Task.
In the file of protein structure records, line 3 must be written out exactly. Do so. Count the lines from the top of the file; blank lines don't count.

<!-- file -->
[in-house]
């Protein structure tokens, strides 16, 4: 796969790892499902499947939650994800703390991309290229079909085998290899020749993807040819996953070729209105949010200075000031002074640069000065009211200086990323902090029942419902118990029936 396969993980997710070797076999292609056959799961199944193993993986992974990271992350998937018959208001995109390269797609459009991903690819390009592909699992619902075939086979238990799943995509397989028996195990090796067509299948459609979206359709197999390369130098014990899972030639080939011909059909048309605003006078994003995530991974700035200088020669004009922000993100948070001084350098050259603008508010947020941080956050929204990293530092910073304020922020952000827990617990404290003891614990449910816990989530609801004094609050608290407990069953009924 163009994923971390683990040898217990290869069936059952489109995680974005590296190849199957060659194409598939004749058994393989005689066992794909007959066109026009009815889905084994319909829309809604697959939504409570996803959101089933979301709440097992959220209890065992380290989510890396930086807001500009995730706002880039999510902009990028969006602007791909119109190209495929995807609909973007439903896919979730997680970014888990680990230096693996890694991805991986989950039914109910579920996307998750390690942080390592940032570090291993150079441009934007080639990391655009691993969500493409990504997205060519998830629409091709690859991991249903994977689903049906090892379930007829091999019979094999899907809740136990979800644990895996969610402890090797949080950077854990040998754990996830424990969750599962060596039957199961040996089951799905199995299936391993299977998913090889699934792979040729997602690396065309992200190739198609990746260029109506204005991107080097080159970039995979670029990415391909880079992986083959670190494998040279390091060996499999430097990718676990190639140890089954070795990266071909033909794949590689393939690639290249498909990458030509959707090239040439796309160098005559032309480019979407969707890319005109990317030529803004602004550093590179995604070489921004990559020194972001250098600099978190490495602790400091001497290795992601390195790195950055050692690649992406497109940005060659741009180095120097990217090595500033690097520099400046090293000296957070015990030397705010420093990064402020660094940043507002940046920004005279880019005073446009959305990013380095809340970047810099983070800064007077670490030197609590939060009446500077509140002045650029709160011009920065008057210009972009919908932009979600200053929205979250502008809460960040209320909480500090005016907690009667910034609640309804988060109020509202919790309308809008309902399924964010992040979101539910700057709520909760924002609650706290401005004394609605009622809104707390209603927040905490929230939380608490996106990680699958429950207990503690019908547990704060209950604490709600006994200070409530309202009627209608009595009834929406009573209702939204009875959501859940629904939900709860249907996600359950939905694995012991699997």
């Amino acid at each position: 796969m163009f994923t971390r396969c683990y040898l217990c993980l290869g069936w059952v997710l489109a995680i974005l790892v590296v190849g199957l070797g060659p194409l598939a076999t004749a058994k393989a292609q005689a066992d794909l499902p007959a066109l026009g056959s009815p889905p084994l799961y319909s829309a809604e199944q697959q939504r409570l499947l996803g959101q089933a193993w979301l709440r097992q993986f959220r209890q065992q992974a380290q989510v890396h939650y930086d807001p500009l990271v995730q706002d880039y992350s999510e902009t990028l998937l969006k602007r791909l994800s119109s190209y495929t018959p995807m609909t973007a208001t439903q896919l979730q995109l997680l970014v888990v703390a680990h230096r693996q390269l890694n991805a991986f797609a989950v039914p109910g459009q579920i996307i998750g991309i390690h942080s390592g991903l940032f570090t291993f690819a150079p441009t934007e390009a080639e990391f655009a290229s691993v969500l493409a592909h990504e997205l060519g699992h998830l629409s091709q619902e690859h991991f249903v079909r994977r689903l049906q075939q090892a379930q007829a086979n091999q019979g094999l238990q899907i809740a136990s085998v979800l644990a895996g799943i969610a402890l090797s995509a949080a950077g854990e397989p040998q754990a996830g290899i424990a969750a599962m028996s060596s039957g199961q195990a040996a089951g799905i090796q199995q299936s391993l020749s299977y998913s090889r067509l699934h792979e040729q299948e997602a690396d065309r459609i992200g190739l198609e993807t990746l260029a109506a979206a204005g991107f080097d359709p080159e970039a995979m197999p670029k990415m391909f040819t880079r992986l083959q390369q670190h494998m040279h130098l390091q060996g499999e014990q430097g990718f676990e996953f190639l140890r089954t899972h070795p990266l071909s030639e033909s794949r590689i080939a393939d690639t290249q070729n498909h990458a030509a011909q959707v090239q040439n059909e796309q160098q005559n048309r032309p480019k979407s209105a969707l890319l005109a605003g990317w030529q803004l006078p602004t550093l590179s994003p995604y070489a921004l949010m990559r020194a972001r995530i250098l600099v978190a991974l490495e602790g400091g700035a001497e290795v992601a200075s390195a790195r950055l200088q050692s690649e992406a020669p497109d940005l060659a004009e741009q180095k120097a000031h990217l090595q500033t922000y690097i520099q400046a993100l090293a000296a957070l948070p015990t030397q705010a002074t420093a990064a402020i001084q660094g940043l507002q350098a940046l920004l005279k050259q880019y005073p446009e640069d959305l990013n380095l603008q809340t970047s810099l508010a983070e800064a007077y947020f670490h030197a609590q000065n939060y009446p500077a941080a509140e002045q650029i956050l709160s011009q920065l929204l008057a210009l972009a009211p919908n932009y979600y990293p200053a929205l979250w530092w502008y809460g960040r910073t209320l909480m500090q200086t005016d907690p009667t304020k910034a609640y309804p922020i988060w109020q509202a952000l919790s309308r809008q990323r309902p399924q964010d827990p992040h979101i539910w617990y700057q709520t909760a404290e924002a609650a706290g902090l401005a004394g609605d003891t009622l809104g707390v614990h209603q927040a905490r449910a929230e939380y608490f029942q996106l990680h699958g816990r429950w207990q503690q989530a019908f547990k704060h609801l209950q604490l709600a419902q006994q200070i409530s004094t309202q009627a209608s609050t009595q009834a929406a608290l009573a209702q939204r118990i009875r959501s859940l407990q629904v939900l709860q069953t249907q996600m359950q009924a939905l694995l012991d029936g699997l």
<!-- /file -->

């Amino acid at each position: 796969m163009f994923t971390r396969c683990y040898l217990c993980l290869g069936w059952v997710l489109a995680i974005l790892v590296v190849g199957l070797g060659p194409l598939a076999t004749a058994k393989a292609q005689a066992d794909l499902p007959a066109l026009g056959s009815p889905p084994l799961y319909s829309a809604e199944q697959q939504r409570l499947l996803g959101q089933a193993w979301l709440r097992q993986f959220r209890q065992q992974a380290q989510v890396h939650y930086d807001p500009l990271v995730q706002d880039y992350s999510e902009t990028l998937l969006k602007r791909l994800s119109s190209y495929t018959p995807m609909t973007a208001t439903q896919l979730q995109l997680l970014v888990v703390a680990h230096r693996q390269l890694n991805a991986f797609a989950v039914p109910g459009q579920i996307i998750g991309i390690h942080s390592g991903l940032f570090t291993f690819a150079p441009t934007e390009a080639e990391f655009a290229s691993v969500l493409a592909h990504e997205l060519g699992h998830l629409s091709q619902e690859h991991f249903v079909r994977r689903l049906q075939q090892a379930q007829a086979n091999q019979g094999l238990q899907i809740a136990s085998v979800l644990a895996g799943i969610a402890l090797s995509a949080a950077g854990e397989p040998q754990a996830g290899i424990a969750a599962m028996s060596s039957g199961q195990a040996a089951g799905i090796q199995q299936s391993l020749s299977y998913s090889r067509l699934h792979e040729q299948e997602a690396d065309r459609i992200g190739l198609e993807t990746l260029a109506a979206a204005g991107f080097d359709p080159e970039a995979m197999p670029k990415m391909f040819t880079r992986l083959q390369q670190h494998m040279h130098l390091q060996g499999e014990q430097g990718f676990e996953f190639l140890r089954t899972h070795p990266l071909s030639e033909s794949r590689i080939a393939d690639t290249q070729n498909h990458a030509a011909q959707v090239q040439n059909e796309q160098q005559n048309r032309p480019k979407s209105a969707l890319l005109a605003g990317w030529q803004l006078p602004t550093l590179s994003p995604y070489a921004l949010m990559r020194a972001r995530i250098l600099v978190a991974l490495e602790g400091g700035a001497e290795v992601a200075s390195a790195r950055l200088q050692s690649e992406a020669p497109d940005l060659a004009e741009q180095k120097a000031h990217l090595q500033t922000y690097i520099q400046a993100l090293a000296a957070l948070p015990t030397q705010a002074t420093a990064a402020i001084q660094g940043l507002q350098a940046l920004l005279k050259q880019y005073p446009e640069d959305l990013n380095l603008q809340t970047s810099l508010a983070e800064a007077y947020f670490h030197a609590q000065n939060y009446p500077a941080a509140e002045q650029i956050l709160s011009q920065l929204l008057a210009l972009a009211p919908n932009y979600y990293p200053a929205l979250w530092w502008y809460g960040r910073t209320l909480m500090q200086t005016d907690p009667t304020k910034a609640y309804p922020i988060w109020q509202a952000l919790s309308r809008q990323r309902p399924q964010d827990p992040h979101i539910w617990y700057q709520t909760a404290e924002a609650a706290g902090l401005a004394g609605d003891t009622l809104g707390v614990h209603q927040a905490r449910a929230e939380y608490f029942q996106l990680h699958g816990r429950w207990q503690q989530a019908f547990k704060h609801l209950q604490l709600a419902q006994q200070i409530s004094t309202q009627a209608s609050t009595q009834a929406a608290l009573a209702q939204r118990i009875r959501s859940l407990q629904v939900l709860q069953t249907q996600m359950q009924a939905l694995l012991d029936g699997l």